La Rosiere 1850 lies just above Bourg St Maurice in the High Tarantaise region, and - like the rest of this part of the French Alps - is experiencing some pretty epic snowfall. This is not so great when you have to shovel it off the chalet balconies, but you forget that rather small downside when you are flying down pristine, powdery off piste.
I'm nearly halfway through my first season working a chalet host, and the cooking and cleaning is easily compensated for by the opportunity to get out on the slopes. The views are stunning, and a south facing resort means that when the sun comes out, you can ride all day in glorious sunshine, and work on that all important google tan at the same time.
La Ros itself is pretty, small and quite quiet as resorts go, but there is fun in the evening to be had; pub quizes at Hotel La Rosiere, bands in the Petit Danois and of course dancing on the stage in the Moo Bar, the local night club and a compulsory part of resort life.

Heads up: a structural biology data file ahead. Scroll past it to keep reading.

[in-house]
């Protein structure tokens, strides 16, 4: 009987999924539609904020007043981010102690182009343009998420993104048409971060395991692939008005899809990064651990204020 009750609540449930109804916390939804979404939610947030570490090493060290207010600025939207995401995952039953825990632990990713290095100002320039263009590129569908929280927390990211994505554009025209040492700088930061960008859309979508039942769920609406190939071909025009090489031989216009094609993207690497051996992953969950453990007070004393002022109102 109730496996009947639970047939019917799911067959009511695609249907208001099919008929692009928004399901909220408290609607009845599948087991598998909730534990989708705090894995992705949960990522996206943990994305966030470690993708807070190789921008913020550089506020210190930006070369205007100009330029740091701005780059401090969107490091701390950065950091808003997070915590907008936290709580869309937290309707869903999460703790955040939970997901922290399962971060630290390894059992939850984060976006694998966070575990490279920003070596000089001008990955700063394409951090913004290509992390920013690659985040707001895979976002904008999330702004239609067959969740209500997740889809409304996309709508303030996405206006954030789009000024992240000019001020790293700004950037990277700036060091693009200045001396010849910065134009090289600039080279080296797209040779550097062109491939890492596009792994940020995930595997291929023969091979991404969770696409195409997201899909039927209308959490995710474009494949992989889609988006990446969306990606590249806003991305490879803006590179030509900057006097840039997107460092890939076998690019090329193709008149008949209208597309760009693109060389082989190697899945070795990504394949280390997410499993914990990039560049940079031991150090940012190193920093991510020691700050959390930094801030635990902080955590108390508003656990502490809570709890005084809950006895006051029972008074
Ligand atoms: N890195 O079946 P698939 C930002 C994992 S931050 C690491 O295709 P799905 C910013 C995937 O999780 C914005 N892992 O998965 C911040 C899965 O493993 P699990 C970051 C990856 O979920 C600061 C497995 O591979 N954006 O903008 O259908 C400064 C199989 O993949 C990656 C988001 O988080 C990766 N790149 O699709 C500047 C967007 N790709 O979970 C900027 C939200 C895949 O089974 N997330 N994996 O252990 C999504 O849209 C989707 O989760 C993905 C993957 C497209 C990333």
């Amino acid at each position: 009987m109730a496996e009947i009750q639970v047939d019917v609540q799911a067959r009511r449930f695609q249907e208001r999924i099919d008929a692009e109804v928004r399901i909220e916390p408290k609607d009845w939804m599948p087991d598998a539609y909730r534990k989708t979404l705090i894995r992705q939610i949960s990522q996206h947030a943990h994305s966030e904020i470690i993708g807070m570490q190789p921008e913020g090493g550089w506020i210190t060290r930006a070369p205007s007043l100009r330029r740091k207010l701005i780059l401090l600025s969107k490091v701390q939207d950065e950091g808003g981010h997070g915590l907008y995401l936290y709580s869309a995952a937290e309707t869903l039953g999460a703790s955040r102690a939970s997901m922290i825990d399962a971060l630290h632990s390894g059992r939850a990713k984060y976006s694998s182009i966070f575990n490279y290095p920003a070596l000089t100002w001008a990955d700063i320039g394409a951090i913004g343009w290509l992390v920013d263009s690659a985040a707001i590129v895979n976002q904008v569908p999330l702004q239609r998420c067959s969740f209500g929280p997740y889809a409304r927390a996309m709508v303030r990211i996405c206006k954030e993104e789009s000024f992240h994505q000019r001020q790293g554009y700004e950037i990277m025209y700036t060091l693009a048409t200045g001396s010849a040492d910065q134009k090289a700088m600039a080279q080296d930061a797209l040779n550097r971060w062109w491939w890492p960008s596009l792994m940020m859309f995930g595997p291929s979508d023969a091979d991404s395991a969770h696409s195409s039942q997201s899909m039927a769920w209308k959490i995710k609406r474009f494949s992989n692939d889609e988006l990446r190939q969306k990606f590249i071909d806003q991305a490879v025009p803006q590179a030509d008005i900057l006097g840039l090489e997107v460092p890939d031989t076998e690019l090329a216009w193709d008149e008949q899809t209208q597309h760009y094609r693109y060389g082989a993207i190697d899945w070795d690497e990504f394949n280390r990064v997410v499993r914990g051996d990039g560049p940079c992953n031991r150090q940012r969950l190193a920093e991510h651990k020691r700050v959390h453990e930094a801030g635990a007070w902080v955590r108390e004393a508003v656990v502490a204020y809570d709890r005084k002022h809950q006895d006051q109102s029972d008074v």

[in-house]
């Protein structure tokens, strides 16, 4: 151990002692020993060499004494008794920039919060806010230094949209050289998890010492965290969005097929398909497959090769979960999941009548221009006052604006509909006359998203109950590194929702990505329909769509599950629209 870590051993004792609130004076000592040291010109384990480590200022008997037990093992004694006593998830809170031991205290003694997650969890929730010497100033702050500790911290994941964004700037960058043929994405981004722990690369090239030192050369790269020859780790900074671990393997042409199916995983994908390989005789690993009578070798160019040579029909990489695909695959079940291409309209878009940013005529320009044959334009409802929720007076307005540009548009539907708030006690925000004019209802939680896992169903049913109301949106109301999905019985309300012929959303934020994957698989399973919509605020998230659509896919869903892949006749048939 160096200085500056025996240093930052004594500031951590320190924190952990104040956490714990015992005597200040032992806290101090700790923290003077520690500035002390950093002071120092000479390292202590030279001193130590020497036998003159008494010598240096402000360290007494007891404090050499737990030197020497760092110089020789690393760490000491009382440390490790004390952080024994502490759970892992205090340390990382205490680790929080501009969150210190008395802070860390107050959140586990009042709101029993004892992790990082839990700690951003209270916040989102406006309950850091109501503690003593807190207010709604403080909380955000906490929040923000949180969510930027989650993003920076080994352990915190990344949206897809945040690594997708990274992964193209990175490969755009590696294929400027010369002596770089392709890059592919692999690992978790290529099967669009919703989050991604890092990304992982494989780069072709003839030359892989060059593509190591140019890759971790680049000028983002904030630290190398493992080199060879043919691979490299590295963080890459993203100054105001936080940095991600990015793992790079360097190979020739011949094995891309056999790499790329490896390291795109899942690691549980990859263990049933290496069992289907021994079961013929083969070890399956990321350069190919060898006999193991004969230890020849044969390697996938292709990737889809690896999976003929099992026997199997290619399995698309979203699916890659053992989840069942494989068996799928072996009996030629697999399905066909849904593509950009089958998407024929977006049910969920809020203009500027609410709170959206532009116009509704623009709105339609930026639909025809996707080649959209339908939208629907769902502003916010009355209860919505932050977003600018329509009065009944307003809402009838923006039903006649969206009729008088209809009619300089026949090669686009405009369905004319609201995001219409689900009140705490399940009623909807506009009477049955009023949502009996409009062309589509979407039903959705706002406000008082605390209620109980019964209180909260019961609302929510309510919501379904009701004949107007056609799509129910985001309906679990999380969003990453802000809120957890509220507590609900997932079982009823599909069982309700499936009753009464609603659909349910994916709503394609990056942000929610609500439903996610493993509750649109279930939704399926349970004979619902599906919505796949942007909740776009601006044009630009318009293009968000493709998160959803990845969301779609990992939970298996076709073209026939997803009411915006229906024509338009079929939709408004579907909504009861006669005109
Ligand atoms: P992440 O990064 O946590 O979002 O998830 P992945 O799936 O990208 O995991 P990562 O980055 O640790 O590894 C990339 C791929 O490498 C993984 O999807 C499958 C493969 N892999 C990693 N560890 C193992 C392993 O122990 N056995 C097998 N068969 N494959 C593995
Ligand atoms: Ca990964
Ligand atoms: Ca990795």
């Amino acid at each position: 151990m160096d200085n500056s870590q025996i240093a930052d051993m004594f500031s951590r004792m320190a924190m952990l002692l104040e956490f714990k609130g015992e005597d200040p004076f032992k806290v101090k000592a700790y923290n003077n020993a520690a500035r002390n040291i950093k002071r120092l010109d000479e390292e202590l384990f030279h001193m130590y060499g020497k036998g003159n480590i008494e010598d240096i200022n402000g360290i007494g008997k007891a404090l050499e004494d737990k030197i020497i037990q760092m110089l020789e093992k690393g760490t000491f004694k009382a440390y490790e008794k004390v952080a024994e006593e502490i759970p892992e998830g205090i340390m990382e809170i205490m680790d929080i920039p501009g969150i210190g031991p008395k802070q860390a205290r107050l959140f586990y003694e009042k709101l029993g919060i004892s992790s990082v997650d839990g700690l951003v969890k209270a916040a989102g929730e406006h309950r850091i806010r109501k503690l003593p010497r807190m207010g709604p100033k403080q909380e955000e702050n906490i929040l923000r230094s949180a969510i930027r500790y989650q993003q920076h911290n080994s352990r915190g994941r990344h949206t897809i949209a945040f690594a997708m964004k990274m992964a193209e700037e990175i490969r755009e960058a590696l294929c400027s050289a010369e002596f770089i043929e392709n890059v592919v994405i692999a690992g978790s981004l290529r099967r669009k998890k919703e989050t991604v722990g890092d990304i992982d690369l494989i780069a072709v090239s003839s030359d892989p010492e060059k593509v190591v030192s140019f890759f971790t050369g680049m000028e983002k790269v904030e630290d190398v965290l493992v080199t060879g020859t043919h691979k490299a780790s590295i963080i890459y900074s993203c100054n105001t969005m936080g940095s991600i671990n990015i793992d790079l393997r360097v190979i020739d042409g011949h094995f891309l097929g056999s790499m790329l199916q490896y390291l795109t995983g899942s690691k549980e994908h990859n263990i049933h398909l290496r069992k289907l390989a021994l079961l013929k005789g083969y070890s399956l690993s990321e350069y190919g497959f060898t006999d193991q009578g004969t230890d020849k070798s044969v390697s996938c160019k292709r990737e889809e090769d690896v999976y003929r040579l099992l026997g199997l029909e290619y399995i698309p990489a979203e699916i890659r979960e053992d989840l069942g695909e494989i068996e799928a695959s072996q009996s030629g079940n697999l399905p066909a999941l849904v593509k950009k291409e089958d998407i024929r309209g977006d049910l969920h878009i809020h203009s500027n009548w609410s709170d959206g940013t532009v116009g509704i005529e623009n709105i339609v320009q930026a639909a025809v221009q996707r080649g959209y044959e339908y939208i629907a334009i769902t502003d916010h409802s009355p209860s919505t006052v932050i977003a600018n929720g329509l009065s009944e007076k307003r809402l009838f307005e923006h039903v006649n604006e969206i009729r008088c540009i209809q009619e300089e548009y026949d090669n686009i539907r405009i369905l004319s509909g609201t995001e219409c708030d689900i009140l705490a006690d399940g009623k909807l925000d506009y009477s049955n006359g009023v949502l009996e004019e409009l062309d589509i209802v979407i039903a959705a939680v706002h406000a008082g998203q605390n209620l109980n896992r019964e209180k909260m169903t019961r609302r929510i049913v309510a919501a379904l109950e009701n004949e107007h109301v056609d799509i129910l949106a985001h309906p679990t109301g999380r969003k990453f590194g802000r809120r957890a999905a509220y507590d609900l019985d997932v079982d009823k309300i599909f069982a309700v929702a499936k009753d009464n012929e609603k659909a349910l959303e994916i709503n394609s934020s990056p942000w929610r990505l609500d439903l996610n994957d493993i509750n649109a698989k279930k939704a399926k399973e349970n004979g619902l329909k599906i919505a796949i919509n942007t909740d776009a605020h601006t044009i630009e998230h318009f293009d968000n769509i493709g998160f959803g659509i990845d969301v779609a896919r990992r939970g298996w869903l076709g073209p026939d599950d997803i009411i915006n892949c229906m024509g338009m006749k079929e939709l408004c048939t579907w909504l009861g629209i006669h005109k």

Riding everyday means you get to know the pistes well, and what works in which conditions. There are some great tree-lined reds for low light days, wide blues for practising technique, a baby snowpark for learning tricks before launching yourself off the kickers in the big park, and a large snowcross area. Essentially, something for everyone.
Another selling point of La Ros is the fact that you can pop over to Italy for the day. The resort is connected to La Thuile, and I have barely scratched the surface of that side of the border. The conditions each side of the mountain can vary quite a lot. When the weather is bad on one side, its often great on the other side - if you can get over. Access is via a long drag lift however, and as a snowboarder I can say that after the first ten minutes, you find yourself wishing you were on skis. The second drag can, thankfully, be avoided.
In summary, La Rosiere is small, but perfectly formed. And the conditions currently on the mountain? Well, first impressions last, and the snow has too.